Good morning, New York…
Moody’s downgrade: The rating agency repositioned the ratings of 15 banks and securities firms with global capital markets operations on Thursday. Joseph’s post has the full list.
Some bank analysts didn’t like the downgrade: Joseph writes that Moody’s downgrade might have implications for structured finance, collateral and margin calls. Societe Generale’s Jean-David Cirotteau isn’t pleased with the action, saying that AAA is unreachable for financial institutions and that rating agencies are generating additional pro-cyclicality.
The New York Federal Reserve announced its new head of the markets desk: Cardiff writes that Simon Potter, until now executive vice president and co-head of the Research and Statistics Group, is to replace Brian Sack on June 30, 2012. Among his responsibilities will be to manage the System Open Market Account (SOMA) and Operation Twist.
The world’s savers would rather buy Treasuries than global goods: Izzy writes that it’s time to stop worrying about savings, and start spending to close the output gaps. Especially as Germany, Japan and the OPEC oil exporters continue hoarding their surpluses instead of spending them.
A fund allegedly invested based on lunar strategies: Cardiff’s post has the SEC statement. For example, Persaud made numerous misrepresentations and omissions to investors, foremost among them failing to disclose his trading strategies were based on lunar cycles and the gravitational pull between Earth and the moon.
The IMF has challenged Berlin’s game plan for pulling the eurozone out of its crisis by advocating a series of short-term fixes that the German government has resisted, the FT reports. These include the resumption of bond buying by the European Central Bank and pumping bailout money directly into teetering banks.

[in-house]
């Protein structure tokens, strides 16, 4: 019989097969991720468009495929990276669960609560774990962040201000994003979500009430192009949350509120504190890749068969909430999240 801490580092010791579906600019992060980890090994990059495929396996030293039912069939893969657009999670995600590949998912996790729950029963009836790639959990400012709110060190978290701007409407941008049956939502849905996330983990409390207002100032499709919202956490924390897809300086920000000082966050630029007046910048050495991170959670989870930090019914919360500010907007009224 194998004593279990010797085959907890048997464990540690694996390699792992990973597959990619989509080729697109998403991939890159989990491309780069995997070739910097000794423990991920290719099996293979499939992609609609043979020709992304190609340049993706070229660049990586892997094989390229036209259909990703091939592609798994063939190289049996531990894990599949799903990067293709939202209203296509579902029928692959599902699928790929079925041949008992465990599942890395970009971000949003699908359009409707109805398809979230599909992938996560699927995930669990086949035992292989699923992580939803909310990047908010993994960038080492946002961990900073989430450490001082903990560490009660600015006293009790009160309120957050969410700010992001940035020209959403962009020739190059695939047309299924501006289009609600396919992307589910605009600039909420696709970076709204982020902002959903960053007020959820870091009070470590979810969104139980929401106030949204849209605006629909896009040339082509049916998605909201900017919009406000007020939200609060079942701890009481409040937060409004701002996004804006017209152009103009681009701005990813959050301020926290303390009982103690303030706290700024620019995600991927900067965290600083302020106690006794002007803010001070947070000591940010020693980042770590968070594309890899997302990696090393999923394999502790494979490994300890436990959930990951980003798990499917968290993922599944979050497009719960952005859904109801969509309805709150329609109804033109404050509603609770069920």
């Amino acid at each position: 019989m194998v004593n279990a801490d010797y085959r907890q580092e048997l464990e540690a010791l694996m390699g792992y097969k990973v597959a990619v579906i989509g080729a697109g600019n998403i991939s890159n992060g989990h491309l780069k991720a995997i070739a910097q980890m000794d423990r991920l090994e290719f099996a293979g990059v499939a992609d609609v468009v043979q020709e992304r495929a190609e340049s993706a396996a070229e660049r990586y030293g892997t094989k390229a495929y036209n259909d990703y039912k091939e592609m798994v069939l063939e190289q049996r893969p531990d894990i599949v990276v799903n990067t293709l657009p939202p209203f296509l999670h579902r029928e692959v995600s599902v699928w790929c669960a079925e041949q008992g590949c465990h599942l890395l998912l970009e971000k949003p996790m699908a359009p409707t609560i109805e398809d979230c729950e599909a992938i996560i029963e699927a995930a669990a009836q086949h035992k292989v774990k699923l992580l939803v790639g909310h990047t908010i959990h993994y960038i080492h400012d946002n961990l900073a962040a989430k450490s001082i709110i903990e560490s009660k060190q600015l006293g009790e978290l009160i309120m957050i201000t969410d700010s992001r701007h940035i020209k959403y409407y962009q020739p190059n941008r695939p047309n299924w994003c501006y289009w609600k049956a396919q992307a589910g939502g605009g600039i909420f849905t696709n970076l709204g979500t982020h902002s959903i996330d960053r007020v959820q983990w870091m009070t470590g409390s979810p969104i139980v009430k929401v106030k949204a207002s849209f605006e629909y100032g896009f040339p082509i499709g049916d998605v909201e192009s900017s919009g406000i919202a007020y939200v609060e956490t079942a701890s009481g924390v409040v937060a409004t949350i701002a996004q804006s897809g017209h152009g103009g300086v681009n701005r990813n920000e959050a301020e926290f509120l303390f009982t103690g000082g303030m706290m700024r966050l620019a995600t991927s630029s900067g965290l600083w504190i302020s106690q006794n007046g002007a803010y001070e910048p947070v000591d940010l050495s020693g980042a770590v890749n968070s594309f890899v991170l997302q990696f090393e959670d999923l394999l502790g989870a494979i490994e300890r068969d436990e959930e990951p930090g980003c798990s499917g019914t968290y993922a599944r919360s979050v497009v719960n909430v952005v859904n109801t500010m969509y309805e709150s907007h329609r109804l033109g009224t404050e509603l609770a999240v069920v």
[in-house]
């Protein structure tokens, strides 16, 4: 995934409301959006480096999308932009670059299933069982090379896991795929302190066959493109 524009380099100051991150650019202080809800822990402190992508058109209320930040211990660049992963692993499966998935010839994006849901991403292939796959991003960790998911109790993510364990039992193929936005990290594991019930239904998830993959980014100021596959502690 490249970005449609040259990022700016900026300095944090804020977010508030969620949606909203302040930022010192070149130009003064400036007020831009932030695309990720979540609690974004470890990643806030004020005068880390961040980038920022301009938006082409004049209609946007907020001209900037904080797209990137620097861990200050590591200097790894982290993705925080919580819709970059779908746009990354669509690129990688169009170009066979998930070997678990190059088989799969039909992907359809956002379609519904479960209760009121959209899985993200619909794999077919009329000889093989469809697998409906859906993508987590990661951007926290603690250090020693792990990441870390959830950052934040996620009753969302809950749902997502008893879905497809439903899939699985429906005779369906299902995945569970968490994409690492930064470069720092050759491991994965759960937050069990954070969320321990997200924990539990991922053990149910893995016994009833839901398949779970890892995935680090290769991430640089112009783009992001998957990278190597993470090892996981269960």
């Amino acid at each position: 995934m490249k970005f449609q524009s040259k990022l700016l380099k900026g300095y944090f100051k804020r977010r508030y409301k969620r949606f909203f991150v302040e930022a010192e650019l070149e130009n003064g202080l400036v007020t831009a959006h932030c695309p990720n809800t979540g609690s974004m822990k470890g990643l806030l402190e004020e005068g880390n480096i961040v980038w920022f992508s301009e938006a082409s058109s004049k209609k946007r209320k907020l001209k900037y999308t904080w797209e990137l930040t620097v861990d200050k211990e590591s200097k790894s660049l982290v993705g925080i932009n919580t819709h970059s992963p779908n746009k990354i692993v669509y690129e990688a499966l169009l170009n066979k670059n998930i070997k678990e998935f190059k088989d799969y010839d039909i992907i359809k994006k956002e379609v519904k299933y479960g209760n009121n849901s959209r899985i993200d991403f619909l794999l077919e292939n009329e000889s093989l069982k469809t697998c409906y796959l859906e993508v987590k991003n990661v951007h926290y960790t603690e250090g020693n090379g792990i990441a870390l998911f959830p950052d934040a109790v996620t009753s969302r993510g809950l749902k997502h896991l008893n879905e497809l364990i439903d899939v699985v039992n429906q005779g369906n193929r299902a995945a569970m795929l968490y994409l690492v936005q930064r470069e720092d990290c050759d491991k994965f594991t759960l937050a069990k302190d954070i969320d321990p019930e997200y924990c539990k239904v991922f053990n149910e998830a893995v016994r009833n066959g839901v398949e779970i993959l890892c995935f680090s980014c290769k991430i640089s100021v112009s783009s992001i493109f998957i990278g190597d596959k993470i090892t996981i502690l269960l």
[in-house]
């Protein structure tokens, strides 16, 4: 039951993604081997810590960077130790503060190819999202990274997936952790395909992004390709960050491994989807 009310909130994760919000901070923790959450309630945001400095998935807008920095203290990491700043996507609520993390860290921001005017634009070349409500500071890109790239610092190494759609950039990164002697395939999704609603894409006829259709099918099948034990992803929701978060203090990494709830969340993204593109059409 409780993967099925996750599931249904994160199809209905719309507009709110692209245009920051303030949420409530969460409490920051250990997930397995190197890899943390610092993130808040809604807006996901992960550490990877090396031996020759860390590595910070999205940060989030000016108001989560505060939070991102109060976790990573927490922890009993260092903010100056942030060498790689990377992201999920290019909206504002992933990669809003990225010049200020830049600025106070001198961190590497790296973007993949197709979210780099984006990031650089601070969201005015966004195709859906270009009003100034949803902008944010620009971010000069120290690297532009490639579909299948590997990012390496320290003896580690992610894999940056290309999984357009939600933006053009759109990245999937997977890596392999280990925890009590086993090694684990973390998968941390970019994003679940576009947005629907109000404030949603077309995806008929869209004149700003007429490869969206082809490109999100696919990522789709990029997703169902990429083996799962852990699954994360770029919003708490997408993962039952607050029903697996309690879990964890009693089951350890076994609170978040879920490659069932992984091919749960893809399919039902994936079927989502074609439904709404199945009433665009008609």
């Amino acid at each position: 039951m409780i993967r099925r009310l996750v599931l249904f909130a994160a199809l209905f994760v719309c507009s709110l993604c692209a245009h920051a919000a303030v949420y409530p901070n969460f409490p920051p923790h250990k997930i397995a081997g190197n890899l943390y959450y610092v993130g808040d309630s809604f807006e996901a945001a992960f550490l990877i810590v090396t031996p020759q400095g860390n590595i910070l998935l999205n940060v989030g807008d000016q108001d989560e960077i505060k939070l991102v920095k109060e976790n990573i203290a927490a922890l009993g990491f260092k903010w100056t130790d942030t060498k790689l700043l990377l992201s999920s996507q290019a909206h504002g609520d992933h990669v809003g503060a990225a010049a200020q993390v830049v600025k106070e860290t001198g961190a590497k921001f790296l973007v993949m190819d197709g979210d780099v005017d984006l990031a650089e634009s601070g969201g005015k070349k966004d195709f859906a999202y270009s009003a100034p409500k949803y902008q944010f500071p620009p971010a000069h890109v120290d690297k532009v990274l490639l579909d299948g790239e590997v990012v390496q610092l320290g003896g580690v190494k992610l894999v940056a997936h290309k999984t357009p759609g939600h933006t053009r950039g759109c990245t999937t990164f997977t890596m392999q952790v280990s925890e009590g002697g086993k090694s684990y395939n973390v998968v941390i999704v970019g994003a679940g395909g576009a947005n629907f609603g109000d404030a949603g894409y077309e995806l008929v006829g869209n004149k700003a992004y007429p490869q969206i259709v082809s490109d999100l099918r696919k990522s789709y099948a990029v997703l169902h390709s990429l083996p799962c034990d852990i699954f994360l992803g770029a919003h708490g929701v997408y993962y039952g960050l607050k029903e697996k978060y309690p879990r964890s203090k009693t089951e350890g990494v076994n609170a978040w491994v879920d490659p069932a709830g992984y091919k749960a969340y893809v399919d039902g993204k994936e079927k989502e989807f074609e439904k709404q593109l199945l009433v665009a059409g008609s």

Spain has sought to ease investors’ fears that it needs a full-scale international bailout of its economy by publishing two “stress tests” showing that Spanish banks need between €16bn and €62bn in new capital, reports the FT. The amount is well within the sum of up to €100bn that Spain requested for its financial system from its eurozone partners this month.
The ECB is expected to give Spanish banks a much-needed boost with a significant loosening of rules on collateral required to obtain its liquidity, which could be followed by steps to reduce the role of credit-rating agencies in its operations, the FT says. The concession, which could be announced as early as Friday, would allow Spanish banks to make greater use of asset-backed securities when drawing ECB funds.
Leaders of Germany, France, Italy and Spain are meeting in Rome on Friday to discuss the path to fiscal and banking union in advance of a summit in Brussels next week, according to Reuters.
Hopes of launching the eurozone’s permanent rescue fund in the first days of July suffered a blow on Thursday when one of Germany’s opposition parties said it would ask the country’s highest court to suspend ratification while deciding whether it complied with the constitution, the FT says.
Markets: The week’s foul cocktail of global growth fears, financial system worries, central bank disappointment and lingering eurozone fiscal angst is souring investors’ risk appetite. The FTSE All-World equity index is down 0.6 per cent after Asian stocks lost 1.3 per cent and the FTSE Eurofirst sheds 0.6 per cent, according to the FT’s Global Market Overview. Futures on the S&P 500 are signalling for a positive open in US markets, after the index closed 2.2 per cent down on the day on Thursday, reports Bloomberg.